Covid Crisis Management: 5 Things We Learned Helping Geneva’s Hospital Operations handle the COVID-19 Crisis

featured case Sep 16, 2020

By Alain Giannattasio, Stefano Mastrogiacomo & Pierre Sindelar

In March 2020 we helped the Operations Department of Geneva University Hospital - in charge of surgical units and patient flow - plan the hospital’s transformation into a dedicated Covid-19 center. Identifying and implementing measures to provide the best possible care for COVID-19 patients. While protecting the non-COVID-19 patients, the medical and the non-medical staff. Here's what happened and what we learned.

How the Team Alignment Map (TAM) helped to Transform a Hospital With 1900 Beds and More Than 11’000 Employees in 5 Days

The TAM is a quick and simple visual tool to align around common goals, gain team buy-in, build trust, reduce risks and deliver concrete results. We used it to help the hospital teams plan their transformation during an intensive one-day session. For the head of operation and her deputy, the surgical bloc manager and his deputy, the patient flow manager and the projects department, they were able to:

  1. Identify, discuss and challenge the key objectives for each unit
  2. Translate objectives in joint commitments
  3. Identify the resources to mobilise.
  4. Confirm the plan as a team and take action

Faced with the urgency of the situation, we dived straight into the content by using whatever materials were at hand:

  • A whiteboard and paper post-it notes to align the teams
  • An online tool to list and track identified tasks (Trello)


During the exercise, the team rapidly identified 3 main challenges:

  1. Transfer non-Covid-19 patients to outside locations,
  2. Transform non-essential operating theatres into intensive care units, and
  3. Establish a new patient flow to segregate Covid-19 patients.


Figure 2 - Simplified TAM of what was discussed and agreed to immediately reorganize the hospital. The poster looks messy? Not for the participants confronted with an unfamiliar, complex situation that needed to be addressed at full speed.

Five Lessons Learned

An incredible job was done in record time and under maximum pressure. We knew it, but we never had an experience of this magnitude: when the key stakeholders are aligned, major institutional changes can happen at lightning speed. To be more specific , we learned five key lessons working with the hospital staff:

1. One shared mission
Ensure the mission is meaningful and crystal clear. THE PATIENT IS THE PRIORITY. To this end, the Operations team provided support for the patients, both directly in the case of admissions and indirectly by providing support to the medical staff)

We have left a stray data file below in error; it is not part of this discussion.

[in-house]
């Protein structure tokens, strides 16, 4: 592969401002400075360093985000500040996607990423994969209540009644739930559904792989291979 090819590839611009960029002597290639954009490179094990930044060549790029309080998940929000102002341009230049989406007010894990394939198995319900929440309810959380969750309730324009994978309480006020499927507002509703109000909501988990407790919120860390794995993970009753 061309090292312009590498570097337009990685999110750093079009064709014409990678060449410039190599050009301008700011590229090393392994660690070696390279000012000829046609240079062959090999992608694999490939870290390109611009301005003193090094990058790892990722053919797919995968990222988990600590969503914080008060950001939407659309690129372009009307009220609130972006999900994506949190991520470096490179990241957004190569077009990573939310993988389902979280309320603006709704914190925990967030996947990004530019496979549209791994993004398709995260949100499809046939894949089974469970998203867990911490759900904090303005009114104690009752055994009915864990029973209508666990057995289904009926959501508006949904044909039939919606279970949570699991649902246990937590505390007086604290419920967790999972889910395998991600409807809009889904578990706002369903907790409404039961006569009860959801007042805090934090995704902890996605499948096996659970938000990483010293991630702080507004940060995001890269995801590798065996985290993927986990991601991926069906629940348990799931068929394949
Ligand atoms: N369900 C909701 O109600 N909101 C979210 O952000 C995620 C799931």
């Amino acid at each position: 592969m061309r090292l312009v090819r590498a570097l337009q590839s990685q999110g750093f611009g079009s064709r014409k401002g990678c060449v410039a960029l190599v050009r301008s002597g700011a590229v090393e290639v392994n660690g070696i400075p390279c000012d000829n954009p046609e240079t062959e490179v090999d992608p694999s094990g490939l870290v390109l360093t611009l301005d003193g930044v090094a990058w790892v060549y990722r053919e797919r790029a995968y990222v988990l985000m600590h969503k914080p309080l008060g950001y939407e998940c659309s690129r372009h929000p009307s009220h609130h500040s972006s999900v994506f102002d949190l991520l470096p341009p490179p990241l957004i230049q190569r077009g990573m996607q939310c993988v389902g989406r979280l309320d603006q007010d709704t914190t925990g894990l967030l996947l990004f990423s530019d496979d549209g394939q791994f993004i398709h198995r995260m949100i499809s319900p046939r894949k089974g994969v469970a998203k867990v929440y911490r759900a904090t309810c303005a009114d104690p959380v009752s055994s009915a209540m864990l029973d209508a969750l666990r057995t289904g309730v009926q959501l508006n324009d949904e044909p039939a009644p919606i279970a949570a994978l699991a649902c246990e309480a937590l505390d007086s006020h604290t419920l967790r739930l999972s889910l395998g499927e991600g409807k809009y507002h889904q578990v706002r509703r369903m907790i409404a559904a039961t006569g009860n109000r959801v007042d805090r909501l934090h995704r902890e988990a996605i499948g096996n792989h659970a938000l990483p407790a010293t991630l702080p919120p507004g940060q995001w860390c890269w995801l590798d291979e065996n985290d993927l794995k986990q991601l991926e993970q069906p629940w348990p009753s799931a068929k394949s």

2. Bring together the right skills
Validate that the right people are in the room, have an experienced facilitator to pick the right tools, frame the conversation and dive straight into the content

3. Go beyond the standard procedures
Put aside current rules and processes that are not relevant to a crisis of this magnitude, the situation is new and requires a collaborative spirit and a creative mindset

4. An obsession for communication
Hold frequent alignment meetings to monitor progress and share new information

5. Maintain a constant momentum
Keep moving forward even if some non-essential steps cannot be completed in time (but ensure that everyone understands what’s missing to be successful and make the problem a future activity). In the face of a complex reality, it’s obviously impossible to plan everything in advance. Keep going with the (sometimes messy) information at hand frequent alignment rounds advance towards the mission a semi-clear approach with short alignment loops even if some aspects remain uncertain.

Everyone's knowledge and skills were key factors for the success of this transformation, as well as collaboration and cooperation at all levels. For the Operations Department, the use of a TAM made it possible to quickly arrive at a mutual understanding of the challenges of each entity, a visualization of the operations to be carried out, the roles of each and the resources to be mobilized.



Alain Giannattasio – is an experienced team coach and facilitator, he helps teams in the health and IT sector overcome difficult situations and move towards high-performance collaboration.

Stefano Mastrogiacomo – is the designer of the Team Alignment Map, the Team Contract, the Language Compass and the other tools of the team alignment toolkit.